TDn2K (Transforming Data into Knowledge) is the parent company of People Report, Black Box Intelligence and White Box Social Intelligence. People Report provides service-sector human capital and workforce analytics for its members on a monthly basis. Black Box Intelligence provides weekly financial and market level data for the restaurant industry. White Box Social Intelligence delivers unparalleled consumer insights and reveals online brand health. Together they report on over 30,000 restaurant units, one million employees and 45 billion dollars in sales. They are also the producers of two leading restaurant industry conferences: Summer Brand Camp and the Global Best Practices Conference, each held annually in Dallas.


Report: Restaurants primed for growth in 2015

Today we are highlighting a report by AlixPartners that was featured in Nation’s Restaurant News on the state of the industry and the outlook for 2015. As with most reports recently there’s good news for the restaurant industry. But what I found most interesting about the report were the findings around technology. You may or may not find some surprises, but I was enlightened on a few. Here’s a quick glance at some of the highlights:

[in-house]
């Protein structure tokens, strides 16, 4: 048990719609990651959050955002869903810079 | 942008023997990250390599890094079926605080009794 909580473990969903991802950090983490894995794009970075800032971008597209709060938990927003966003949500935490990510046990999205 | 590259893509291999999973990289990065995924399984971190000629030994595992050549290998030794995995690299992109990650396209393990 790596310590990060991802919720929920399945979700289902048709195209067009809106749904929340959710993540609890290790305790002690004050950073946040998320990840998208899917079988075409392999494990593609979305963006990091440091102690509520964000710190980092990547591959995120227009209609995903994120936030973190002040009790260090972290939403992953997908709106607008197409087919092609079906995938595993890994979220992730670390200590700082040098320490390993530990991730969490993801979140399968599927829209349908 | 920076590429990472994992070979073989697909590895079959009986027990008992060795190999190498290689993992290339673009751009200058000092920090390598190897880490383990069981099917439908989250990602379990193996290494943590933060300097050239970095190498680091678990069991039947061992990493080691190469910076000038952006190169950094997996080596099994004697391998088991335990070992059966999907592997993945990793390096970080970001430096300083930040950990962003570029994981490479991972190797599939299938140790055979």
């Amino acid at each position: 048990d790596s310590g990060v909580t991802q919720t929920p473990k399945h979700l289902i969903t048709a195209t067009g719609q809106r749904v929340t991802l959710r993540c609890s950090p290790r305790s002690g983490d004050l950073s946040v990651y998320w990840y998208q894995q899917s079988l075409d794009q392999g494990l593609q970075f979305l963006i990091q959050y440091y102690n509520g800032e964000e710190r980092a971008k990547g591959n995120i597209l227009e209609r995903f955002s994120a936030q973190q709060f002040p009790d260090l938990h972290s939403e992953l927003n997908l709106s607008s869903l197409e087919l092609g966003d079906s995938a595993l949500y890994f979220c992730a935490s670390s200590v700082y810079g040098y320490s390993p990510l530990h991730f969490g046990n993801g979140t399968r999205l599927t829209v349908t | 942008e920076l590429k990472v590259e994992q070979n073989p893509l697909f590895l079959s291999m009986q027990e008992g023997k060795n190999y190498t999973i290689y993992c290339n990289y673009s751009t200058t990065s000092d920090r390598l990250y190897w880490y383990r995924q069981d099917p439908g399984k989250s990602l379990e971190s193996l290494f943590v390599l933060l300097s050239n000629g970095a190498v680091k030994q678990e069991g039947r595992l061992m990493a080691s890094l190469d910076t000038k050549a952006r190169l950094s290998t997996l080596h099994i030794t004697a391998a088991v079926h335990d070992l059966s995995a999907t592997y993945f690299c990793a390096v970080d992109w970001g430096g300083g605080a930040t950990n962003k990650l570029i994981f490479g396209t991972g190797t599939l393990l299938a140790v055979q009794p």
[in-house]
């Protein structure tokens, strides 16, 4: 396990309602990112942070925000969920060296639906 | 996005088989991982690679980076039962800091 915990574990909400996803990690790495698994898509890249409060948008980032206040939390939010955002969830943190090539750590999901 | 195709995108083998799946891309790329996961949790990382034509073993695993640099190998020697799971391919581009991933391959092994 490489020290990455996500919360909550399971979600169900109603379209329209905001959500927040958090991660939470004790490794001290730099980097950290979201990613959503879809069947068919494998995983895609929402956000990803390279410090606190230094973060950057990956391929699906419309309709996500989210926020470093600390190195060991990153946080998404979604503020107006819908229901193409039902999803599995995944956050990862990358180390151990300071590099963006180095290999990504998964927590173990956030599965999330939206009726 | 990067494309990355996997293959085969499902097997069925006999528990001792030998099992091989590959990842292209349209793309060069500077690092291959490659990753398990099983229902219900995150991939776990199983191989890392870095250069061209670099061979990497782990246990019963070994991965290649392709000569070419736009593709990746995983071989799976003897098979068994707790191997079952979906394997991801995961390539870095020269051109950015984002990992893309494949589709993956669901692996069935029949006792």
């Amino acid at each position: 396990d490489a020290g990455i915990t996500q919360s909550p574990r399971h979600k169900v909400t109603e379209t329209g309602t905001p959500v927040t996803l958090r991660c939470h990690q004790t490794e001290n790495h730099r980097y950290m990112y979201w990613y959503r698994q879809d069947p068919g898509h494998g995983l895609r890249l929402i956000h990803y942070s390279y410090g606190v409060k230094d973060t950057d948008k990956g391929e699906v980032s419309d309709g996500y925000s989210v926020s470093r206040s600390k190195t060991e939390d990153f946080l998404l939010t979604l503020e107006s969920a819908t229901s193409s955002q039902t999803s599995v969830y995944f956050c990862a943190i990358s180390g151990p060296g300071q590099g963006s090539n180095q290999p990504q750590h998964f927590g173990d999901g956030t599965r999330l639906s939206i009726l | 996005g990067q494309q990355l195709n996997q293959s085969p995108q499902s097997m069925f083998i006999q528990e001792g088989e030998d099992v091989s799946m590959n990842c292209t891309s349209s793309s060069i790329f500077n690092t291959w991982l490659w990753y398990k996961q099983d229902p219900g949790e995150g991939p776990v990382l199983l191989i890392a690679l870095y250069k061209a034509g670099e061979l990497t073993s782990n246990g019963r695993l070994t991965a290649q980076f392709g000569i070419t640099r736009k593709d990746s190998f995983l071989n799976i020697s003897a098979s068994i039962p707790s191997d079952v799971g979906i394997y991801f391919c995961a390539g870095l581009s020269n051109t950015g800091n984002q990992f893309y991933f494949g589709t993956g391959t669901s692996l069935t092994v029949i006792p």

• Only 12 percent of consumers said loyalty programs were “very influential” or “extremely influential” on restaurant choice
  • More than half of consumers said they didn’t use loyalty programs at all, and 33 percent used one or two loyalty programs
  • Only 30 percent of those surveyed have eaten at a casual-dining restaurant with a tablet in the last year
  • Only 3 percent said they would only eat at a restaurant with a tablet
  • 56 percent of consumers cited the ability to use tablets to pay for their meal as the top benefit of the technology
  • Only 18 percent have used mobile payment technology at all

What are your thoughts on technology in your restaurants? We always hear a lot about technology on the consumer side of the business. Is technology on the operations side a top priority for you? Please feel free to engage in some conversation around this topic.